I had been looking for a book presenting Bible stories in an accessible way. While the focus is narrowed to the stories of women, I got far more than access to Bible stories with "After the Apple". I liked that Rosenblatt explained how concepts originated. For instance, the word commonly translated as "rib" (Adam's) technically means side. I also liked that she put stories from the different Bible chapters together. For instance she tells how how David grew from the lyre playing shephard boy who slew Goliath to being a King. In Sunday School we drew pictures of Jacob's ladder. We learned about the beauty of David's "royal city" and sang about it. We did NOT learn about Jacob's concubines nor of David ignoring his daughter's rape by his son. With no paternal protection, she could have been stoned were it not for another brother who had a moral sense and or cared about her. In the end, David moarns for this son... not the fate of the daughter. The Bible's world is very disturbing. Death by stoning for rumored infractions is a threat for all, especially women. The masses most likely lived on subsistence diets. It seems to be a Darwinian world and the male id, among the elite, appears to be unrestrained. Other than the Queen of Sheba (somewhat), the women cited in this book are immortalized in the Bible for their sexual interactions (whether in marital or union or not) with men. It makes you weep for all the other women who did not/could not approach the palace, a sheltering tent or even a smile. What of the homely/ugly, the unsponsored, the sick? The presumably better lives of these few women cited causes one to wonder about the foundations of this society. Rosenblatt gives these stories a very sympathetic treatment. They add to the understanding of history and ourselves. I give this book 5 stars because so much complex material is digested for lay people like me to understand it. I cannot say I enjoyed it because there was too much repression and pain in the lives of these (few) heroines. Empathy among the characters, particularly the men to the women, is rare. The inspiration for me is not in the stories but in how far societies of the world have progressed since this time.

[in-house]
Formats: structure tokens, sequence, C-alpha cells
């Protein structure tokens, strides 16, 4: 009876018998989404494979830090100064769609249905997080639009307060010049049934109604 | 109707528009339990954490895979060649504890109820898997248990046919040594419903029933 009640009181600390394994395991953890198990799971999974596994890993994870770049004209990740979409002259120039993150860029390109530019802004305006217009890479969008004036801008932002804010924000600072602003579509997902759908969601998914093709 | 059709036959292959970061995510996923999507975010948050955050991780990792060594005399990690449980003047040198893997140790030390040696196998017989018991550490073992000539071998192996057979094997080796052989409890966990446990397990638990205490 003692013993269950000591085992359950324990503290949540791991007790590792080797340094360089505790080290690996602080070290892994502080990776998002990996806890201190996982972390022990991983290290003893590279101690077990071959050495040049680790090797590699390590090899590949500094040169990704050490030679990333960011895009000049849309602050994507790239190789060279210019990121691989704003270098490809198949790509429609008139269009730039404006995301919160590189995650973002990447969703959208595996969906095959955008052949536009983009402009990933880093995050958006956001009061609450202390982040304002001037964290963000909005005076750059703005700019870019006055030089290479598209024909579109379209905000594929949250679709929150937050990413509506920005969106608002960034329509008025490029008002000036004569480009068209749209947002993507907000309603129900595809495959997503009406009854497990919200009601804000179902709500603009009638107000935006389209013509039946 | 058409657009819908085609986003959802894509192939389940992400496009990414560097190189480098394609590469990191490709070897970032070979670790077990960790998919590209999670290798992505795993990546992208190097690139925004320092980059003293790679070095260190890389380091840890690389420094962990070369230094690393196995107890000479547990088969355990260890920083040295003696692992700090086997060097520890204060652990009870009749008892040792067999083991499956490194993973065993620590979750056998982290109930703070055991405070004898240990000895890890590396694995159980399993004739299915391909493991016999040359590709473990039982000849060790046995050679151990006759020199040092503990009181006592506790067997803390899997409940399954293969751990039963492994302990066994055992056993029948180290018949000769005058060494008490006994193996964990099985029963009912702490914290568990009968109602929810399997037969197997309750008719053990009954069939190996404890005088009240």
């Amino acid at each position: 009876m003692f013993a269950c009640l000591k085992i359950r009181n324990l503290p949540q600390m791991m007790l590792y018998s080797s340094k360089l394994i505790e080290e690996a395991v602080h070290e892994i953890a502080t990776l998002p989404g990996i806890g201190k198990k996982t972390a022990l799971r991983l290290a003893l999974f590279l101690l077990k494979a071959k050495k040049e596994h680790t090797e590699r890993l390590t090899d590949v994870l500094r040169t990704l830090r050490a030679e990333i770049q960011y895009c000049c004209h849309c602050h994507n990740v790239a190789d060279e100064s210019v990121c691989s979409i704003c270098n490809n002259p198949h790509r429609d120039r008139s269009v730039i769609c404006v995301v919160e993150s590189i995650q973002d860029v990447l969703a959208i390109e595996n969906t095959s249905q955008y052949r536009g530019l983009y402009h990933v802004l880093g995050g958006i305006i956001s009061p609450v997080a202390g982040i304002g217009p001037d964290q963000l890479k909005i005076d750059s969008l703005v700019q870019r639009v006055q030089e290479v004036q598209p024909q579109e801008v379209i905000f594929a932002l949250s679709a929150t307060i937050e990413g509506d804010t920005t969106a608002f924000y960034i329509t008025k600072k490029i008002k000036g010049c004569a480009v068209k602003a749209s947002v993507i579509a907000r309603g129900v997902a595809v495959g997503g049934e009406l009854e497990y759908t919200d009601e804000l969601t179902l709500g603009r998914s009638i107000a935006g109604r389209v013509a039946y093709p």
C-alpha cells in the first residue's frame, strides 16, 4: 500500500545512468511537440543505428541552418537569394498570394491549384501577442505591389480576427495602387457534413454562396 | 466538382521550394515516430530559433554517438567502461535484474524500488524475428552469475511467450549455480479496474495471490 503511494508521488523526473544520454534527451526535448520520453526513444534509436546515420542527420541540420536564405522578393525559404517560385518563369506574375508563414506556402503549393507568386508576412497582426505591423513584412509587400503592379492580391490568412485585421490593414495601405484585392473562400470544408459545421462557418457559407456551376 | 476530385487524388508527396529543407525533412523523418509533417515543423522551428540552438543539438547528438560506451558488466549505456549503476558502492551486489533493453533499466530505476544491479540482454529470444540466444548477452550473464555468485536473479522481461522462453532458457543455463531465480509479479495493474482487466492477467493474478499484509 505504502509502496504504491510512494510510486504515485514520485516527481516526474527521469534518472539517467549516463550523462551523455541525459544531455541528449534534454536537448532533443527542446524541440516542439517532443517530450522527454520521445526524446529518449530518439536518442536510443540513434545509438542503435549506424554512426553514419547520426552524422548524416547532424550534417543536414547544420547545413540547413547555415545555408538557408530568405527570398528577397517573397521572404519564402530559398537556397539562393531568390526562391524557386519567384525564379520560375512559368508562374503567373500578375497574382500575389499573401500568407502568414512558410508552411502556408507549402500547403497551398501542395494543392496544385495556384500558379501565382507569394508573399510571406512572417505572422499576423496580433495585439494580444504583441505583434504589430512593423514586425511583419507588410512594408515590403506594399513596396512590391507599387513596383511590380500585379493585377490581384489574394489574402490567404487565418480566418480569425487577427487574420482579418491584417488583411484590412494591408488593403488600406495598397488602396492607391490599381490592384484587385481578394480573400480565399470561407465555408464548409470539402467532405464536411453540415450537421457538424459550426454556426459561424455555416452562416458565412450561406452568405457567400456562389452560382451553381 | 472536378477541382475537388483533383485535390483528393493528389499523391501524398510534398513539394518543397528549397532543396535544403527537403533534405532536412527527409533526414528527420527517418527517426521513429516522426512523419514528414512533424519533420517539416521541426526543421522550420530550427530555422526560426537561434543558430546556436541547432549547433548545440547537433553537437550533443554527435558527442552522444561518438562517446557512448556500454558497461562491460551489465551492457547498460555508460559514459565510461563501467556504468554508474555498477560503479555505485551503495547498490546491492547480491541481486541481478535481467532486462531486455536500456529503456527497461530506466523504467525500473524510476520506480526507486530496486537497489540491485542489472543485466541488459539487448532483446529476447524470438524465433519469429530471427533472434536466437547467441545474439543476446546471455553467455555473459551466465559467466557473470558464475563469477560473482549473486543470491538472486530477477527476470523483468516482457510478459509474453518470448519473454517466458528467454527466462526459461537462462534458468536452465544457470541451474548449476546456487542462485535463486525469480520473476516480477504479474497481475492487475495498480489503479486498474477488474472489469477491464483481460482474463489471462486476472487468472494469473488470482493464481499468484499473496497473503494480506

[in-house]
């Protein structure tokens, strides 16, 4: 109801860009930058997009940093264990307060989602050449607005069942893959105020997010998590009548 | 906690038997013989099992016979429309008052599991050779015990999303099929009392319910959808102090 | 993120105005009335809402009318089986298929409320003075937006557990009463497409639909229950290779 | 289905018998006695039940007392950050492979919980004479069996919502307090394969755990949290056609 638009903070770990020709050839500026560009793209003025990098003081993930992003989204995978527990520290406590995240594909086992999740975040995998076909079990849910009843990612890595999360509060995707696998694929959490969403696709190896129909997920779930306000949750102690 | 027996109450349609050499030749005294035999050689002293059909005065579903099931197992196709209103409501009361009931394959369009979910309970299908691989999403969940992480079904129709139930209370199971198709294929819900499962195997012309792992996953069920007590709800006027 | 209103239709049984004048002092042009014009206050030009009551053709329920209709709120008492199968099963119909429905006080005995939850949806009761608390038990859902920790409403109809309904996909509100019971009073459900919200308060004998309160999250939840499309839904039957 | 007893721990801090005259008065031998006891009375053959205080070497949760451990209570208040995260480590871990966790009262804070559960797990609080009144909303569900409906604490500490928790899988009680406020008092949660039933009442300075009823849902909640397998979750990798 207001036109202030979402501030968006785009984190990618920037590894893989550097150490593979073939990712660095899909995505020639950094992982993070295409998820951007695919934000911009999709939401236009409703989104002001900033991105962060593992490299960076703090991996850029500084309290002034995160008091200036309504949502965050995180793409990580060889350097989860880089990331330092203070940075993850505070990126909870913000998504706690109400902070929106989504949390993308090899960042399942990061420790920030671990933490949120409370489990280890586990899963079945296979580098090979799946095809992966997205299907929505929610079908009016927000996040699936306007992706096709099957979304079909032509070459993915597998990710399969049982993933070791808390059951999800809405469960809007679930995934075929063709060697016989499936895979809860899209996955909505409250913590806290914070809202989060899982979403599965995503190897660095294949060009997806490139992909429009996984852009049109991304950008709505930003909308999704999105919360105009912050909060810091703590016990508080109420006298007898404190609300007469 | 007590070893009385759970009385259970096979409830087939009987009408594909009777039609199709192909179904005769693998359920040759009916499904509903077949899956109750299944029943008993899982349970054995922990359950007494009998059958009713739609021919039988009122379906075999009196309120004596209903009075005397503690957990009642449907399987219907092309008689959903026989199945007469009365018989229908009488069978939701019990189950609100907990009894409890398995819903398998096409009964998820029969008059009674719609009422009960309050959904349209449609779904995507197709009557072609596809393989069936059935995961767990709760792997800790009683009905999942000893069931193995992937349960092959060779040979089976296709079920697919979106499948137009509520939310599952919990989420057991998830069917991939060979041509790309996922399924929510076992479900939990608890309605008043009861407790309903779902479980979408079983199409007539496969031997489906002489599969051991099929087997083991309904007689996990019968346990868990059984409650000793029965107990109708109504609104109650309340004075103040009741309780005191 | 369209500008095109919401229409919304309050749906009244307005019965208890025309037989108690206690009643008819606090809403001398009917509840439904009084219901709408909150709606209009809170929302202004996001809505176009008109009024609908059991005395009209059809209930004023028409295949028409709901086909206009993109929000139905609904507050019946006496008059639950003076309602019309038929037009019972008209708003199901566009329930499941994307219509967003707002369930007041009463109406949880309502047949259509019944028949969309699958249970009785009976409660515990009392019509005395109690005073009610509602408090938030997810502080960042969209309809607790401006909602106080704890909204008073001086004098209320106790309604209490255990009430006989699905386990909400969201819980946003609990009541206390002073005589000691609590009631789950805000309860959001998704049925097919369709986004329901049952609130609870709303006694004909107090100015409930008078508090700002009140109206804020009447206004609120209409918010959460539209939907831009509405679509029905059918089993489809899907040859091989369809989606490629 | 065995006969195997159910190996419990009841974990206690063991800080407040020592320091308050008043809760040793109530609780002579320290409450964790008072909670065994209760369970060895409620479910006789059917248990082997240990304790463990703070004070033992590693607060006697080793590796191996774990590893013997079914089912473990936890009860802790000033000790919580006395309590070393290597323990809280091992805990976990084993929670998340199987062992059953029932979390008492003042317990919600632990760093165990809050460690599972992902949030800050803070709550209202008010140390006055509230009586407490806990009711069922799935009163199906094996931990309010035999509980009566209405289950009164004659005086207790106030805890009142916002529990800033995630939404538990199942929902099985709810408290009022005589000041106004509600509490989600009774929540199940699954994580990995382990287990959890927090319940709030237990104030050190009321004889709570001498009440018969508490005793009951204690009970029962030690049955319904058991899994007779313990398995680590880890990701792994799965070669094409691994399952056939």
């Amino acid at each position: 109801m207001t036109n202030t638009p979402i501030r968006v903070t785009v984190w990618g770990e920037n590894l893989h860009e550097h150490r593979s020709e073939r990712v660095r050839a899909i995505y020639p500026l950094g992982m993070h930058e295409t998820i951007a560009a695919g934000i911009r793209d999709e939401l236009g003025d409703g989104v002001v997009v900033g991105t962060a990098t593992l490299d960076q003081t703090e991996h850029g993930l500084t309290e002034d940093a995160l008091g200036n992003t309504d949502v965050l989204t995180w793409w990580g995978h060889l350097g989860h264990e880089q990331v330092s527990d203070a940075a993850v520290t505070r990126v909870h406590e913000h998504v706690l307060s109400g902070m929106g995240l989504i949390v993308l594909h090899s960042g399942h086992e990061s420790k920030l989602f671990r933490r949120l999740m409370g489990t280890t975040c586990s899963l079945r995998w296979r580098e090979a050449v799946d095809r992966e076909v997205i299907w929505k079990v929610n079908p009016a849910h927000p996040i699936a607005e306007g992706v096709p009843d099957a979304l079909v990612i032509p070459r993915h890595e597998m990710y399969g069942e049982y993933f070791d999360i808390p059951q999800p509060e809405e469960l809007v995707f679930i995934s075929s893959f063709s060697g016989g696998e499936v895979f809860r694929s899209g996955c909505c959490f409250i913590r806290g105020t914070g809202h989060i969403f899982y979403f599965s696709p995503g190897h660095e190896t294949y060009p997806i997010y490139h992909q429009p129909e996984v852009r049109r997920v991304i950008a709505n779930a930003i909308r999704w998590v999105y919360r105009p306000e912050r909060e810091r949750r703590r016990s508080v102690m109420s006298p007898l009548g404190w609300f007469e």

Ms. Rosenblatt's excellent book has enriched my study of the Old Testament as well as my study of psychotherapy. As a 56 y/o grandma, I had become somewhat "ho hum" over the Old Testament stories; her obvious affection for these characters from the Torah and her insight of the women as people with great initiative and courage, rather than the passive creatures they have been portrayed in the past, has ignited my interest once more and made me see them with new eyes. I also have Ms. Rosenblatt's tapes of "In God's Image" which I listen to whenever I have to go somewhere in the car. I recommend them highly, as well. I intend to recommend her books and tapes to the other students in my class at Corban College. Through her eyes, these two-dimensional characters from Bible text, our spiritual forebearers, have come alive once more in my imagination. Here's hoping she will write many more books.